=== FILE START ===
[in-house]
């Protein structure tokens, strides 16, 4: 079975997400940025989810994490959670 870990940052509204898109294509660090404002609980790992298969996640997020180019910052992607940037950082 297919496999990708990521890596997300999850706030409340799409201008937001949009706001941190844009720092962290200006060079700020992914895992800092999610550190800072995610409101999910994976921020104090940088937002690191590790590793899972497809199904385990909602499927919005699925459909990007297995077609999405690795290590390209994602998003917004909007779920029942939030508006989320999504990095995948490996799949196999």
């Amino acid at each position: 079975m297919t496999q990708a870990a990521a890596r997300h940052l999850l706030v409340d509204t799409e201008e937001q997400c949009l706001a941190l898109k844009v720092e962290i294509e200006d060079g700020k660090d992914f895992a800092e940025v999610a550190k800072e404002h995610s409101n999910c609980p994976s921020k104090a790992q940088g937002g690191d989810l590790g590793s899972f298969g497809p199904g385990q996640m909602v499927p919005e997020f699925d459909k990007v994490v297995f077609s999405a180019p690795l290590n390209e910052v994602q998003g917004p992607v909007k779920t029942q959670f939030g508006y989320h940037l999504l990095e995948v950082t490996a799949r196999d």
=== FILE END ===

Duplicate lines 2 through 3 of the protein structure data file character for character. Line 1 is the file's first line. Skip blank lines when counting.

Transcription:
């Protein structure tokens, strides 16, 4: 079975997400940025989810994490959670 870990940052509204898109294509660090404002609980790992298969996640997020180019910052992607940037950082 297919496999990708990521890596997300999850706030409340799409201008937001949009706001941190844009720092962290200006060079700020992914895992800092999610550190800072995610409101999910994976921020104090940088937002690191590790590793899972497809199904385990909602499927919005699925459909990007297995077609999405690795290590390209994602998003917004909007779920029942939030508006989320999504990095995948490996799949196999």
């Amino acid at each position: 079975m297919t496999q990708a870990a990521a890596r997300h940052l999850l706030v409340d509204t799409e201008e937001q997400c949009l706001a941190l898109k844009v720092e962290i294509e200006d060079g700020k660090d992914f895992a800092e940025v999610a550190k800072e404002h995610s409101n999910c609980p994976s921020k104090a790992q940088g937002g690191d989810l590790g590793s899972f298969g497809p199904g385990q996640m909602v499927p919005e997020f699925d459909k990007v994490v297995f077609s999405a180019p690795l290590n390209e910052v994602q998003g917004p992607v909007k779920t029942q959670f939030g508006y989320h940037l999504l990095e995948v950082t490996a799949r196999d």